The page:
Post-secondary students get chance to learn from cinema greats.
The TIFF Bell Lightbox is, of course, a hub of Toronto’s movie-watching, festival-hosting community: it features retrospectives and exhibitions, and hosts film luminaries for Q&As. It’s home to Toronto’s film festival and international premieres. But the Lightbox doesn’t simply want to cater to the interests of established cinephiles—it’s also aiming to encourage and cultivate new film lovers by making it possible for students to interact with film, its makers, and theorists.
“We want to build a community of lifelong learners,” says Keith Bennie, manager of adult learning at TIFF, “and we want to inspire discussion, provide a space to converse.” That’s why they organize events specifically for students through Higher Learning, a program launched in 2010 (with a master class by David Cronenberg and his editor, Ron Sanders) that gives Canadian post-secondary students and faculty the opportunity to engage critically with all aspects of visual culture and to connect with the wider professional arts community.
The Higher Learning series is the reason that roughly three to five times each semester, students and instructors find themselves watching everything from Chinese silent cinema to documentaries about pastries, and debating issues related to philosophy, politics, and social issues with filmmakers and critics. Admission is free, and the event takes place in one of TIFF’s smaller, more intimate cinemas—all the better for participants to muster up courage to ask their film idols a question.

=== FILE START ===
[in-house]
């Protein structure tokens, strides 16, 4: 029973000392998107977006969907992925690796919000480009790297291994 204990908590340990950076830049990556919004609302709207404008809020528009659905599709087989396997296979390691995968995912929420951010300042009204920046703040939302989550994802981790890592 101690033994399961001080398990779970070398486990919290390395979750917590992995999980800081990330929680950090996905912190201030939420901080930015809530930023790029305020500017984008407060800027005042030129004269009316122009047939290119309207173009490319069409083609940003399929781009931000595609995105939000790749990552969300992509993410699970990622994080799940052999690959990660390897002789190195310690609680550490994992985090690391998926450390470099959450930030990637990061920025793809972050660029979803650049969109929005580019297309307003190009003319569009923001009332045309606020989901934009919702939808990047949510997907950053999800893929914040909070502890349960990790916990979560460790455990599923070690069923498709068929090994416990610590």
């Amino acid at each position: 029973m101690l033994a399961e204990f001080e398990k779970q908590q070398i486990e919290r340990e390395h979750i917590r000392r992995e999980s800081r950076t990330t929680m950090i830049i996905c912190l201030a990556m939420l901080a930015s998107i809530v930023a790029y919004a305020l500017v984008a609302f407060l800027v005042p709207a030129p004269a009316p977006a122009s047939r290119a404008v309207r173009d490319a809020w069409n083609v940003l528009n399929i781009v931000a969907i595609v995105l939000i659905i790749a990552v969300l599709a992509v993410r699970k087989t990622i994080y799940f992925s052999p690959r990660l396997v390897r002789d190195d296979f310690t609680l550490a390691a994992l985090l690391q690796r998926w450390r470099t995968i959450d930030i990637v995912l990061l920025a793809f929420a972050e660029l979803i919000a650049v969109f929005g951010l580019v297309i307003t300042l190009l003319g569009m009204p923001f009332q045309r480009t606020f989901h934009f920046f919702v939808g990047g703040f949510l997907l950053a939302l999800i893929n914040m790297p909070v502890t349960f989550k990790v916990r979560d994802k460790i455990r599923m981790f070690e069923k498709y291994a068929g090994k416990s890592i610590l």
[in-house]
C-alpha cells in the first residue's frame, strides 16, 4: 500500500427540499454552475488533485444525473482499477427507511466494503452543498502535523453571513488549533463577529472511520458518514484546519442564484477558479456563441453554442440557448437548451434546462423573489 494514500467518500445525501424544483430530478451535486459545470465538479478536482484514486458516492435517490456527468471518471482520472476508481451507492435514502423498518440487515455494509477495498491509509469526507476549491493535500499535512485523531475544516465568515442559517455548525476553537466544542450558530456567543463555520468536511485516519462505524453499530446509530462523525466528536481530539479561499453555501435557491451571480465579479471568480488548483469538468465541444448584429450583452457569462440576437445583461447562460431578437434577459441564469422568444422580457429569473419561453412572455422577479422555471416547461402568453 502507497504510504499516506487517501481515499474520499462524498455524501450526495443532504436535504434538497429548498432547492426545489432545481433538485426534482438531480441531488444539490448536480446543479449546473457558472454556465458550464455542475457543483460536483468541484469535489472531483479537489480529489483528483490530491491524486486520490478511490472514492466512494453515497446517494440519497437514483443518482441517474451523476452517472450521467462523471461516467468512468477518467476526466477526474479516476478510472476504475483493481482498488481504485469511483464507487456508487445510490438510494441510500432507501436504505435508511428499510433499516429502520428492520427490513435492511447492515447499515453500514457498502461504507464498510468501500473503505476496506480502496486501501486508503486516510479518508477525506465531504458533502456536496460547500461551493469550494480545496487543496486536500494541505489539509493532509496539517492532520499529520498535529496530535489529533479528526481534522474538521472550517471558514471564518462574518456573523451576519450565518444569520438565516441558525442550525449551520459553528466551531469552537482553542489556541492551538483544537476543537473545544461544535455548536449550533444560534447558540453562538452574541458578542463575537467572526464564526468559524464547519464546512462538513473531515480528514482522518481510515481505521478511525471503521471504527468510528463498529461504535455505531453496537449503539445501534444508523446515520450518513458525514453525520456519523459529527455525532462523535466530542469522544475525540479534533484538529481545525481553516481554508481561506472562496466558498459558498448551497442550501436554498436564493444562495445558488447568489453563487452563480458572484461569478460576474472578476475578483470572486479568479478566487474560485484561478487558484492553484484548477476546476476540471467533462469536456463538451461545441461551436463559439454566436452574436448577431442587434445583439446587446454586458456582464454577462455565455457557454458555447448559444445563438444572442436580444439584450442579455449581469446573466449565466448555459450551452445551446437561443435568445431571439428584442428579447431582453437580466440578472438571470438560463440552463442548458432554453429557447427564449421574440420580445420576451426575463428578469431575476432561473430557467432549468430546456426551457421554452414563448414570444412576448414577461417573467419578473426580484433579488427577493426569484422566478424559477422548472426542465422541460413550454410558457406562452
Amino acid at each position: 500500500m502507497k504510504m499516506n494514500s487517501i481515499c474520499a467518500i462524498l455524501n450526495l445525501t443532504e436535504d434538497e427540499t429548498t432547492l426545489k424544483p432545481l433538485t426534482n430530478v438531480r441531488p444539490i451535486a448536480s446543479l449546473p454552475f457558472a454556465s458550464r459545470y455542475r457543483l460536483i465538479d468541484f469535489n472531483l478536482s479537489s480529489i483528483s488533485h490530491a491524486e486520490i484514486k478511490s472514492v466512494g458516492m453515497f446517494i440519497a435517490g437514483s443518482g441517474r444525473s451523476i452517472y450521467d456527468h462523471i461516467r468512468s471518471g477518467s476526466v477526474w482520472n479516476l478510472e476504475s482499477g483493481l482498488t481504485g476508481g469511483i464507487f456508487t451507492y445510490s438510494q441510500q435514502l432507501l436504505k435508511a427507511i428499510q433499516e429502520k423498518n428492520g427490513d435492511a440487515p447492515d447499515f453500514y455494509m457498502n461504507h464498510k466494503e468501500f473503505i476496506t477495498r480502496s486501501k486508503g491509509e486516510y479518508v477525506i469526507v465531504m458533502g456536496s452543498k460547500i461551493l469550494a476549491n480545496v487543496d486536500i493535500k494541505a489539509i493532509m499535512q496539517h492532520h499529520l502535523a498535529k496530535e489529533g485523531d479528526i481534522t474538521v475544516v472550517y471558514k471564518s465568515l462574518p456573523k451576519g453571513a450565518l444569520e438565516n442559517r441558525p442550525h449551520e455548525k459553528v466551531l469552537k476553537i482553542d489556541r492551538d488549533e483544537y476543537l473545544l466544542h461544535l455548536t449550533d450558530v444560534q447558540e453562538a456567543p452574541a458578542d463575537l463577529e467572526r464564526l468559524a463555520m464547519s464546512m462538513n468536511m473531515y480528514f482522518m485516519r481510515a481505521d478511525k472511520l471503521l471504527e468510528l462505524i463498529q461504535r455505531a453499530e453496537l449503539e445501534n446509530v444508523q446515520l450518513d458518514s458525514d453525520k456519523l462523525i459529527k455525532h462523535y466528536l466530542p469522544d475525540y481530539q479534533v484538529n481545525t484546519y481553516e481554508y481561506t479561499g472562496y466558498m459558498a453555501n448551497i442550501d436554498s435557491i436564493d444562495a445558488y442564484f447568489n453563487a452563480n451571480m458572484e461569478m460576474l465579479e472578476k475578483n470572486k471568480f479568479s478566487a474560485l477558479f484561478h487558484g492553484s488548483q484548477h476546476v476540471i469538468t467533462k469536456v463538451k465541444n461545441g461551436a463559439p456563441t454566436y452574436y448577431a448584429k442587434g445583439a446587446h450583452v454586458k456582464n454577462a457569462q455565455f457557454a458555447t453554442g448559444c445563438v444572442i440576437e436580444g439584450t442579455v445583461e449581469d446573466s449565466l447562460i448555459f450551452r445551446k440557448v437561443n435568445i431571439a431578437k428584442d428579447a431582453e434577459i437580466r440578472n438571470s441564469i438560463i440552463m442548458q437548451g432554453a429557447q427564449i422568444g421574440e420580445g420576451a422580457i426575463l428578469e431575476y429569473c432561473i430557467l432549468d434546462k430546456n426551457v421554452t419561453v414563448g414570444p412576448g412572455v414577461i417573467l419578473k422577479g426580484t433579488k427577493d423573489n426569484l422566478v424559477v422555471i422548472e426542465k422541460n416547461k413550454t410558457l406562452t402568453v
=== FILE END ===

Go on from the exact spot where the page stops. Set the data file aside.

On June 13, for example, the series hosted eminent Polish filmmaker Krzysztof Zanussi for a talk about the spiritual and cultural idiosyncrasies that define Eastern Europe—and how they’re manifested in its cinema. Zanussi’s argued that “Eastern Europe” is more of a mindset than a geographical or political unit. Accompanied by screenings of clips from his films and filled with personal stories about growing up in the Eastern Bloc, Zanussi’s talk gave participants a distinct perspective on the current crisis in Ukraine and on the unique spirit of Eastern European film.
In addition to inspiring a deep appreciation for film, Higher Learning is intended to form connections among emerging and established filmmakers, students from over 40 colleges and universities, and cinephiles. “It’s amazing to see Tim Burton give critiques to animation film students, or archivists discuss the politics behind film archiving,” notes Theresa Scandiffio, director of adult learning. Students and educators from across Canada can then access online material, such as videos of past events and filmographies and bibliographies from the TIFF Film Reference Library, through a digital hub—which is also available to the public.
“We start a relationship with [students] that does not end when they graduate,” says Scandiffio. “Past participants take on internships or continue coming to events outside of the Higher Learning program.” Scandiffio refers to Soviet Russian filmmaker and theorist Sergei Eisenstein, who wanted to (so to speak) “put firecrackers under people’s seats.” She continues: “That’s what I want to do with film. How do we mobilize people into social action?”
As a complement to its “Company Man: The Best of Robert Altman” (running from August 7 to 31), TIFF will host a master class with Vilmos Zsigmond, an award-winning cinematographer who has worked with Robert Altman and Steven Spielberg, on Friday, August 8.
Higher Learning events are free, and open to Canadian college and university students, as well as to faculty members and administrators. Students and educators can contact the Higher Learning department at email@example.com to reserve tickets in advance, and sign up for its listserv to receive information about upcoming events.